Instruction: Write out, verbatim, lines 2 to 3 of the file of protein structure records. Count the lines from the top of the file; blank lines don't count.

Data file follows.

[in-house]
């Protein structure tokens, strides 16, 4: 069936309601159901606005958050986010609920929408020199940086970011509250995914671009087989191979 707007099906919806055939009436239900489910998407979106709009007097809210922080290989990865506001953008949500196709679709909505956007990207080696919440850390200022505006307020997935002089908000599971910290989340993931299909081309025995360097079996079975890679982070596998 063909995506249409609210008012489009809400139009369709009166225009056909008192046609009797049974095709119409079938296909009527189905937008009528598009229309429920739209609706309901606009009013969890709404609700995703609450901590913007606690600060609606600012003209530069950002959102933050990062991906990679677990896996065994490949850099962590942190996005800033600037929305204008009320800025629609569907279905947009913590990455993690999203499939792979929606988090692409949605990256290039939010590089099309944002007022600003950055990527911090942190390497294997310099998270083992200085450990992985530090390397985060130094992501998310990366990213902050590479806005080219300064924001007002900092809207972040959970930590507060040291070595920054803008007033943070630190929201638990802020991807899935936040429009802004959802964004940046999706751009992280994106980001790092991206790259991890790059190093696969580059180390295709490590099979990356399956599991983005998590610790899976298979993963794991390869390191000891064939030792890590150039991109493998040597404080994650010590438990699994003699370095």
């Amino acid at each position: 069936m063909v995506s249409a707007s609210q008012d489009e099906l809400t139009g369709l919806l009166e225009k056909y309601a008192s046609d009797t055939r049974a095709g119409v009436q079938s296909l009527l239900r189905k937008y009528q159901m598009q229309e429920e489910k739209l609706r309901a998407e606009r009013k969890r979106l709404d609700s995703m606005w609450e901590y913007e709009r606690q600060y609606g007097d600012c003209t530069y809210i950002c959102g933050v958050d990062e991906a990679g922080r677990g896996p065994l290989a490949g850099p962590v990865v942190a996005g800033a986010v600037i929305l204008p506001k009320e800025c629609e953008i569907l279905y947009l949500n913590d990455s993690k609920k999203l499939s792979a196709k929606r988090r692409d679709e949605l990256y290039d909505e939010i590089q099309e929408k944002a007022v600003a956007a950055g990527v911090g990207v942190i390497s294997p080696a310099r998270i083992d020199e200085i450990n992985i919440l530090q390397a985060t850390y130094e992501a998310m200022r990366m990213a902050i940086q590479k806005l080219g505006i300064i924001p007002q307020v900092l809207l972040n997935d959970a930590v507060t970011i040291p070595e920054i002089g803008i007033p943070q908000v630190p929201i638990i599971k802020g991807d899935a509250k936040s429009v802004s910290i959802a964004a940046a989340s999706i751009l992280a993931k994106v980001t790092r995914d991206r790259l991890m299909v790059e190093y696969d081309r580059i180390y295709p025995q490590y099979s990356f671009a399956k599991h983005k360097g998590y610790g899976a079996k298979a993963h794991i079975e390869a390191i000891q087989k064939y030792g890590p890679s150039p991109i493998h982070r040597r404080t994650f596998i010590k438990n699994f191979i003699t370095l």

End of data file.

């Protein structure tokens, strides 16, 4: 069936309601159901606005958050986010609920929408020199940086970011509250995914671009087989191979 707007099906919806055939009436239900489910998407979106709009007097809210922080290989990865506001953008949500196709679709909505956007990207080696919440850390200022505006307020997935002089908000599971910290989340993931299909081309025995360097079996079975890679982070596998 063909995506249409609210008012489009809400139009369709009166225009056909008192046609009797049974095709119409079938296909009527189905937008009528598009229309429920739209609706309901606009009013969890709404609700995703609450901590913007606690600060609606600012003209530069950002959102933050990062991906990679677990896996065994490949850099962590942190996005800033600037929305204008009320800025629609569907279905947009913590990455993690999203499939792979929606988090692409949605990256290039939010590089099309944002007022600003950055990527911090942190390497294997310099998270083992200085450990992985530090390397985060130094992501998310990366990213902050590479806005080219300064924001007002900092809207972040959970930590507060040291070595920054803008007033943070630190929201638990802020991807899935936040429009802004959802964004940046999706751009992280994106980001790092991206790259991890790059190093696969580059180390295709490590099979990356399956599991983005998590610790899976298979993963794991390869390191000891064939030792890590150039991109493998040597404080994650010590438990699994003699370095």
């Amino acid at each position: 069936m063909v995506s249409a707007s609210q008012d489009e099906l809400t139009g369709l919806l009166e225009k056909y309601a008192s046609d009797t055939r049974a095709g119409v009436q079938s296909l009527l239900r189905k937008y009528q159901m598009q229309e429920e489910k739209l609706r309901a998407e606009r009013k969890r979106l709404d609700s995703m606005w609450e901590y913007e709009r606690q600060y609606g007097d600012c003209t530069y809210i950002c959102g933050v958050d990062e991906a990679g922080r677990g896996p065994l290989a490949g850099p962590v990865v942190a996005g800033a986010v600037i929305l204008p506001k009320e800025c629609e953008i569907l279905y947009l949500n913590d990455s993690k609920k999203l499939s792979a196709k929606r988090r692409d679709e949605l990256y290039d909505e939010i590089q099309e929408k944002a007022v600003a956007a950055g990527v911090g990207v942190i390497s294997p080696a310099r998270i083992d020199e200085i450990n992985i919440l530090q390397a985060t850390y130094e992501a998310m200022r990366m990213a902050i940086q590479k806005l080219g505006i300064i924001p007002q307020v900092l809207l972040n997935d959970a930590v507060t970011i040291p070595e920054i002089g803008i007033p943070q908000v630190p929201i638990i599971k802020g991807d899935a509250k936040s429009v802004s910290i959802a964004a940046a989340s999706i751009l992280a993931k994106v980001t790092r995914d991206r790259l991890m299909v790059e190093y696969d081309r580059i180390y295709p025995q490590y099979s990356f671009a399956k599991h983005k360097g998590y610790g899976a079996k298979a993963h794991i079975e390869a390191i000891q087989k064939y030792g890590p890679s150039p991109i493998h982070r040597r404080t994650f596998i010590k438990n699994f191979i003699t370095l």